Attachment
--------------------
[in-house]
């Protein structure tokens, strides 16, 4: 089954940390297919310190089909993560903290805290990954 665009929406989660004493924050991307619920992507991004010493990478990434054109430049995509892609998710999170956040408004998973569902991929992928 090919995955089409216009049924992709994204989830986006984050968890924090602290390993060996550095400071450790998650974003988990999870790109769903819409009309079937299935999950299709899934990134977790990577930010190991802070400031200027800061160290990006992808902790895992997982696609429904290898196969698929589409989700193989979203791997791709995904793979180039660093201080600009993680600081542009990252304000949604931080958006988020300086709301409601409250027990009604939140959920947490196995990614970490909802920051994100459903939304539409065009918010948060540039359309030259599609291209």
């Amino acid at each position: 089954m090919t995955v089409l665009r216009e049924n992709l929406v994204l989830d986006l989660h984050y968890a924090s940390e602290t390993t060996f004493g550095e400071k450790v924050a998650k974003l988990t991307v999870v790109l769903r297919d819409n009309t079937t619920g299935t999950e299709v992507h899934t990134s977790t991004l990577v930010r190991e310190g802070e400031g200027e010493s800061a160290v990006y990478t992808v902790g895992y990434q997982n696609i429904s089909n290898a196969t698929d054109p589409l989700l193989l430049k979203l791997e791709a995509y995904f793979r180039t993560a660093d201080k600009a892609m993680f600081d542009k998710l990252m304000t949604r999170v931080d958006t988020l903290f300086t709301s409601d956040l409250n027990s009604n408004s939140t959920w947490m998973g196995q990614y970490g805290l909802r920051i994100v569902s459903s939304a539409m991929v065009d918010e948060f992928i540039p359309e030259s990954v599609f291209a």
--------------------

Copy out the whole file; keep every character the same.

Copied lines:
[in-house]
């Protein structure tokens, strides 16, 4: 089954940390297919310190089909993560903290805290990954 665009929406989660004493924050991307619920992507991004010493990478990434054109430049995509892609998710999170956040408004998973569902991929992928 090919995955089409216009049924992709994204989830986006984050968890924090602290390993060996550095400071450790998650974003988990999870790109769903819409009309079937299935999950299709899934990134977790990577930010190991802070400031200027800061160290990006992808902790895992997982696609429904290898196969698929589409989700193989979203791997791709995904793979180039660093201080600009993680600081542009990252304000949604931080958006988020300086709301409601409250027990009604939140959920947490196995990614970490909802920051994100459903939304539409065009918010948060540039359309030259599609291209």
């Amino acid at each position: 089954m090919t995955v089409l665009r216009e049924n992709l929406v994204l989830d986006l989660h984050y968890a924090s940390e602290t390993t060996f004493g550095e400071k450790v924050a998650k974003l988990t991307v999870v790109l769903r297919d819409n009309t079937t619920g299935t999950e299709v992507h899934t990134s977790t991004l990577v930010r190991e310190g802070e400031g200027e010493s800061a160290v990006y990478t992808v902790g895992y990434q997982n696609i429904s089909n290898a196969t698929d054109p589409l989700l193989l430049k979203l791997e791709a995509y995904f793979r180039t993560a660093d201080k600009a892609m993680f600081d542009k998710l990252m304000t949604r999170v931080d958006t988020l903290f300086t709301s409601d956040l409250n027990s009604n408004s939140t959920w947490m998973g196995q990614y970490g805290l909802r920051i994100v569902s459903s939304a539409m991929v065009d918010e948060f992928i540039p359309e030259s990954v599609f291209a």